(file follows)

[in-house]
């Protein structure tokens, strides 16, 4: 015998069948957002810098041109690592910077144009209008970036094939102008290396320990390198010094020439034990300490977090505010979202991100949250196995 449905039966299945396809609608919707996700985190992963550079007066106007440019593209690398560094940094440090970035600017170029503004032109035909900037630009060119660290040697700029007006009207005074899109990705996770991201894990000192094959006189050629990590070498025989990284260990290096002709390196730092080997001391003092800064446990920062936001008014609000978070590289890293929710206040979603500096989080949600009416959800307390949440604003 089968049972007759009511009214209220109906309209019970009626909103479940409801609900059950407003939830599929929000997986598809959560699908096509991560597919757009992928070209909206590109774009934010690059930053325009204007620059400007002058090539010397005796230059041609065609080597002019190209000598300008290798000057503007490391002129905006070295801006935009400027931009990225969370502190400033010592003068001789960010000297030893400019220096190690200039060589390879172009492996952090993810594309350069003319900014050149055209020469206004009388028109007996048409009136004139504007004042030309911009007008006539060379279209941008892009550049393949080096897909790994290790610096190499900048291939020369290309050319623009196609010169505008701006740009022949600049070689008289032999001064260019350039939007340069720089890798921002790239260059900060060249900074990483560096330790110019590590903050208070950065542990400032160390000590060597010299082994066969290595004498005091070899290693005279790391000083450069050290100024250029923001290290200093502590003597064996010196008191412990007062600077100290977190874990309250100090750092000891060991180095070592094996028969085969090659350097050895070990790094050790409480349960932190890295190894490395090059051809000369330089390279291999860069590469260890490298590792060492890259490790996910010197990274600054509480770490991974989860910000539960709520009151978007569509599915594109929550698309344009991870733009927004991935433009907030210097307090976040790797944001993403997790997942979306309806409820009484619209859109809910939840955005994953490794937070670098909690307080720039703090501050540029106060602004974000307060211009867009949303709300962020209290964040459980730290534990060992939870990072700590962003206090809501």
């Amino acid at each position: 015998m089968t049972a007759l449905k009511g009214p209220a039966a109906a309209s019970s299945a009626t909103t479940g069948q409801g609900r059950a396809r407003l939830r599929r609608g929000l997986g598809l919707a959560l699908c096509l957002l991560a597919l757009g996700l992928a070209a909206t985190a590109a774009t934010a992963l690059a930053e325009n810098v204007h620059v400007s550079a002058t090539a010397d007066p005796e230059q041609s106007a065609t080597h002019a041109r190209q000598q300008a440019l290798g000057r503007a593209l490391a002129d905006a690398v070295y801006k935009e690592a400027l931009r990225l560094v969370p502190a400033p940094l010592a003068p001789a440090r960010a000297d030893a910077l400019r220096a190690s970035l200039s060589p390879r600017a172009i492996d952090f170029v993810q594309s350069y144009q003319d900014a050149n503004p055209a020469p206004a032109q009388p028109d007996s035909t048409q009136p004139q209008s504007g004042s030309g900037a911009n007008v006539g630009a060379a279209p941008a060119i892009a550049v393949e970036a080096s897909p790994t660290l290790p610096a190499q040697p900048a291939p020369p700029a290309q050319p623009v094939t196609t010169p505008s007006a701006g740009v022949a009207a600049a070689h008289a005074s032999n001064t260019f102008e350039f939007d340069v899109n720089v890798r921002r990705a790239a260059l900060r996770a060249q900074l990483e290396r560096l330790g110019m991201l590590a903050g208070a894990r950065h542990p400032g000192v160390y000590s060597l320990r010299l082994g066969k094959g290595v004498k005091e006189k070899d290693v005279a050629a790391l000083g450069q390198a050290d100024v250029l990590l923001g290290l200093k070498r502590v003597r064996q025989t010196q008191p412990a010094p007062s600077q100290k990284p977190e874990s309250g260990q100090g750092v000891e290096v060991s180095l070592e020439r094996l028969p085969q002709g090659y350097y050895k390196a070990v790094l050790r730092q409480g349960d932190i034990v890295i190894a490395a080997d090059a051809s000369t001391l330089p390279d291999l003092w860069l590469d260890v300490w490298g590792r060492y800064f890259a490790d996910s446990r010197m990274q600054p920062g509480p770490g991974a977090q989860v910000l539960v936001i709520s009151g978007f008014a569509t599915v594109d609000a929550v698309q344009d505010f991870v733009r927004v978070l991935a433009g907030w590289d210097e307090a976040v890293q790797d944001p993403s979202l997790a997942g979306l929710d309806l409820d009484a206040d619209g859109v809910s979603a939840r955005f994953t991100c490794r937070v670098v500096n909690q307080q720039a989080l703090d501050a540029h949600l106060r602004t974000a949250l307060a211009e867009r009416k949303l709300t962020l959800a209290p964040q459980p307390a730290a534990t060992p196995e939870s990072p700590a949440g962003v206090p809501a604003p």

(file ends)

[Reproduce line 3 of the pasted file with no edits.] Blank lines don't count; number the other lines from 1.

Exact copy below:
């Amino acid at each position: 015998m089968t049972a007759l449905k009511g009214p209220a039966a109906a309209s019970s299945a009626t909103t479940g069948q409801g609900r059950a396809r407003l939830r599929r609608g929000l997986g598809l919707a959560l699908c096509l957002l991560a597919l757009g996700l992928a070209a909206t985190a590109a774009t934010a992963l690059a930053e325009n810098v204007h620059v400007s550079a002058t090539a010397d007066p005796e230059q041609s106007a065609t080597h002019a041109r190209q000598q300008a440019l290798g000057r503007a593209l490391a002129d905006a690398v070295y801006k935009e690592a400027l931009r990225l560094v969370p502190a400033p940094l010592a003068p001789a440090r960010a000297d030893a910077l400019r220096a190690s970035l200039s060589p390879r600017a172009i492996d952090f170029v993810q594309s350069y144009q003319d900014a050149n503004p055209a020469p206004a032109q009388p028109d007996s035909t048409q009136p004139q209008s504007g004042s030309g900037a911009n007008v006539g630009a060379a279209p941008a060119i892009a550049v393949e970036a080096s897909p790994t660290l290790p610096a190499q040697p900048a291939p020369p700029a290309q050319p623009v094939t196609t010169p505008s007006a701006g740009v022949a009207a600049a070689h008289a005074s032999n001064t260019f102008e350039f939007d340069v899109n720089v890798r921002r990705a790239a260059l900060r996770a060249q900074l990483e290396r560096l330790g110019m991201l590590a903050g208070a894990r950065h542990p400032g000192v160390y000590s060597l320990r010299l082994g066969k094959g290595v004498k005091e006189k070899d290693v005279a050629a790391l000083g450069q390198a050290d100024v250029l990590l923001g290290l200093k070498r502590v003597r064996q025989t010196q008191p412990a010094p007062s600077q100290k990284p977190e874990s309250g260990q100090g750092v000891e290096v060991s180095l070592e020439r094996l028969p085969q002709g090659y350097y050895k390196a070990v790094l050790r730092q409480g349960d932190i034990v890295i190894a490395a080997d090059a051809s000369t001391l330089p390279d291999l003092w860069l590469d260890v300490w490298g590792r060492y800064f890259a490790d996910s446990r010197m990274q600054p920062g509480p770490g991974a977090q989860v910000l539960v936001i709520s009151g978007f008014a569509t599915v594109d609000a929550v698309q344009d505010f991870v733009r927004v978070l991935a433009g907030w590289d210097e307090a976040v890293q790797d944001p993403s979202l997790a997942g979306l929710d309806l409820d009484a206040d619209g859109v809910s979603a939840r955005f994953t991100c490794r937070v670098v500096n909690q307080q720039a989080l703090d501050a540029h949600l106060r602004t974000a949250l307060a211009e867009r009416k949303l709300t962020l959800a209290p964040q459980p307390a730290a534990t060992p196995e939870s990072p700590a949440g962003v206090p809501a604003p």